Wednesday, June 15, 2005

Graduation Season Is Upon Us

June is graduation season, and what would a graduation season be without a series of outrageous stories about graduating high school students? Today's example come from our own back yard, Garfield High School, where it seems to this nobody blogger as if something has gone wrong. You see, Garfield's graduation class this year contains 406 students—44 of whom have been bestowed the title of "valedictorian."

Holy Valedictorians, Batman!Yes, you read that right. Over 10% of the graduating class will be sharing the title of "best in class." Somehow, that just doesn't seem right. Maybe it's that the term Valedictorian used to mean something, like that the bearer of the title worked extremely hard to have the very best record of all their peers. Now, that is not to say that these 44 students did not each work very hard, but has our society gone so far off the deep end that we can't name just one person as the top of their class, for fear of hurting everyone else's feelings? Obviously the answer is yes.

Of course, who could forget 2003's favorite crazy valedictorian, Blair Hornstine? Reporting in at the extreme opposite end of the scale, Ms. Hornstine actually sued her school so that she could be the one and only valedictorian in her class. Never mind that she had an unfair advantage over her peers, she wanted to be the only one, and dang it, she was going to be!

There can be only one.Is there no happy medium between these two extremes? Most likely, no. But there are probably plenty of unhappy mediums! Speaking as someone who was bestowed the title of valedictorian of their high school graduating class, and also as someone who shared the title with five other classmates, Skor is particularly qualified to offer just such a solution. (As if Skor has ever required himself to be qualified when offering solutions before—ha!) When Skor was in high school, he took all the available honors classes, got all A's, and also put forth very little effort. Honestly, high school is a joke. Most of the time you have to try pretty hard not to get at least a C, and you can breeze through with all A's by doing barely more than the minimum required. Remember, Skor knows this first hand.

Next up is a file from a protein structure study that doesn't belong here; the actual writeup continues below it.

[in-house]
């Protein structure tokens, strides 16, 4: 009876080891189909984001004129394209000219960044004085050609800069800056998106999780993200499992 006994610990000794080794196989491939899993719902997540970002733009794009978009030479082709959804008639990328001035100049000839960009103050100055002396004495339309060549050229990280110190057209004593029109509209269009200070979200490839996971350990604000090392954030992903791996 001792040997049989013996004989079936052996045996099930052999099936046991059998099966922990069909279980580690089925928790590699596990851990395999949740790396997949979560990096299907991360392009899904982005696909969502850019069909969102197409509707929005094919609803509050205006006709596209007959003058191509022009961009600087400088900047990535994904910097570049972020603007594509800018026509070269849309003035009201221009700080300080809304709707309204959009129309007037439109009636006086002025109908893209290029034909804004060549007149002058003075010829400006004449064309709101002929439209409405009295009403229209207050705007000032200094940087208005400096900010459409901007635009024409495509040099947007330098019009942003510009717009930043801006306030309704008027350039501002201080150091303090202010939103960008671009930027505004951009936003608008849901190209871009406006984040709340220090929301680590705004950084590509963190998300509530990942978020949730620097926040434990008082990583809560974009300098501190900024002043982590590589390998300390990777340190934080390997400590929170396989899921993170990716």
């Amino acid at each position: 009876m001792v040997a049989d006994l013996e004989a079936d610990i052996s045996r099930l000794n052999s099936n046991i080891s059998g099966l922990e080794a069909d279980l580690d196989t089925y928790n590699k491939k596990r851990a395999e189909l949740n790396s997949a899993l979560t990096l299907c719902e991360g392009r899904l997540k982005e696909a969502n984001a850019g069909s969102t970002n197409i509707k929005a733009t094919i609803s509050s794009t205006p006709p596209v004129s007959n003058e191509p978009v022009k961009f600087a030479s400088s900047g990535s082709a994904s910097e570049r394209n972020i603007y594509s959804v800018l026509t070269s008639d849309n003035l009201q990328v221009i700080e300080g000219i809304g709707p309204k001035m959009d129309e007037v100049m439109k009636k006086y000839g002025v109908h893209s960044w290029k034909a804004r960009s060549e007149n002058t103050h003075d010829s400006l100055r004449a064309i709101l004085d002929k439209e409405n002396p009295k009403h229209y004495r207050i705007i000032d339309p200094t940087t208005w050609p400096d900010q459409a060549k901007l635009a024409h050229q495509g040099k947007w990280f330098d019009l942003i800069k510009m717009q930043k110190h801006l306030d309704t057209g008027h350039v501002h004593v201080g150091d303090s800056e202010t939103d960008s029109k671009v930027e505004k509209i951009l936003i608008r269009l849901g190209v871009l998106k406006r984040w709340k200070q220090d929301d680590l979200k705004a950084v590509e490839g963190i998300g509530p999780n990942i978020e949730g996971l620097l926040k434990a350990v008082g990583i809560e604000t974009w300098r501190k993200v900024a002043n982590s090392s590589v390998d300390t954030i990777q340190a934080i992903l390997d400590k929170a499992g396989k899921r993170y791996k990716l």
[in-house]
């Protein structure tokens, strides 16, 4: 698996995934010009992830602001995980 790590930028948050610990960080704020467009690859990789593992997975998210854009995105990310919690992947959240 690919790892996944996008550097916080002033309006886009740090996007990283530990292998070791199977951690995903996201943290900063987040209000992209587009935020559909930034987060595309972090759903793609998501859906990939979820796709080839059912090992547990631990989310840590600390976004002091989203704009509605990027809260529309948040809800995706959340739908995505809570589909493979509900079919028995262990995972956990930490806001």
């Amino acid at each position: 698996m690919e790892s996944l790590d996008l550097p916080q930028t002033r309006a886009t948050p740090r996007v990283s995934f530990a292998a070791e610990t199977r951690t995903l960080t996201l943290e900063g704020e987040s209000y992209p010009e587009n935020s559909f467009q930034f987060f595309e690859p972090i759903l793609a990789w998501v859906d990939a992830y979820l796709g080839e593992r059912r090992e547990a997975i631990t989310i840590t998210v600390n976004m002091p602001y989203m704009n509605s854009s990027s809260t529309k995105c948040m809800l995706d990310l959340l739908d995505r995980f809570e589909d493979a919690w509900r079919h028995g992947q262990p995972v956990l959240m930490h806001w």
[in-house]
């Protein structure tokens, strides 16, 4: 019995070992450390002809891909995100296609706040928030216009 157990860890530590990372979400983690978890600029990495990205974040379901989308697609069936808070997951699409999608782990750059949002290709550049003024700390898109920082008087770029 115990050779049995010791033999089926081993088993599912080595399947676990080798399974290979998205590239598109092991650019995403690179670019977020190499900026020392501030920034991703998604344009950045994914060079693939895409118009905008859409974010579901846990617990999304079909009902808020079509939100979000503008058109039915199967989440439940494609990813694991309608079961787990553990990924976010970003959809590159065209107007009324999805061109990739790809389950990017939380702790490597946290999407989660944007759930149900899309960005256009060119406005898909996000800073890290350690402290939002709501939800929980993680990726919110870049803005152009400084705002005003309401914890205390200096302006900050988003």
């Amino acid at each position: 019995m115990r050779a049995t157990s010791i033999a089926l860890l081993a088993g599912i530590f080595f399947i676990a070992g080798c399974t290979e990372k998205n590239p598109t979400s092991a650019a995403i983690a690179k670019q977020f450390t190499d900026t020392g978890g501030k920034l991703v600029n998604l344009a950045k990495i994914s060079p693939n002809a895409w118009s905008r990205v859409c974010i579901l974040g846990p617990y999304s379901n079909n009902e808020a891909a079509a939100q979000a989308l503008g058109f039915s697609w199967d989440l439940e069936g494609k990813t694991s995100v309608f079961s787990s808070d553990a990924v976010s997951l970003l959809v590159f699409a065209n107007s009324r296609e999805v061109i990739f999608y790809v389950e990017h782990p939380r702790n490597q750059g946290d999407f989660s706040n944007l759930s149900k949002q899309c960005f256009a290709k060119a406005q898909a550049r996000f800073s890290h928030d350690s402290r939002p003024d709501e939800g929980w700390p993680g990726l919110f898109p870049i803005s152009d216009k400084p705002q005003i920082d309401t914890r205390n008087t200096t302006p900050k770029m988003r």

With that said, and given the fact that by definition a valedictorian is only one person, the most sensible solution would be for the high school administrators to arbitrarily pick one of the eligible candidates to be the sole valedictorian. If the administrators were too wussy to choose, then the candidates would have to compete in an all-out nerd-brawl for dominance. This would probably involve a lot of reading, a good dose of writing, and a large pile of calculators.

It's only fair.

Source: Seattle Times
Categories: News, Local


Anonymous Kiddo said...

I've always thought that the title of valedictorian was one of the most amazing things that could happen to a hard-working graduate. I just graduated last month, out of a total class of five--we were all homeschooled--so picking a valedictorian would have been a joke. We were probably all valedictorians in "our parents' eyes." ^_^

The local high school (the one I would have been attending if I didn't homeschool) doesn't recognize valedictorians, either. They recognize the top ten GPA's. What a way to water down achievement.

9:21 PM, June 15, 2005  
Blogger cc said...

44 out of 406 is a little higher percentage than Colfax High School over here on the east side of the state in beautiful Whitman County. Not by much tho... The Colfax High School Class of 2005 included 51 graduates with 3 valedictorians, 1 salutatorian. The three vals gpa - 4.0, the sal -3.995. Incredible huh? Can you say grade inflation?

9:36 PM, June 18, 2005  

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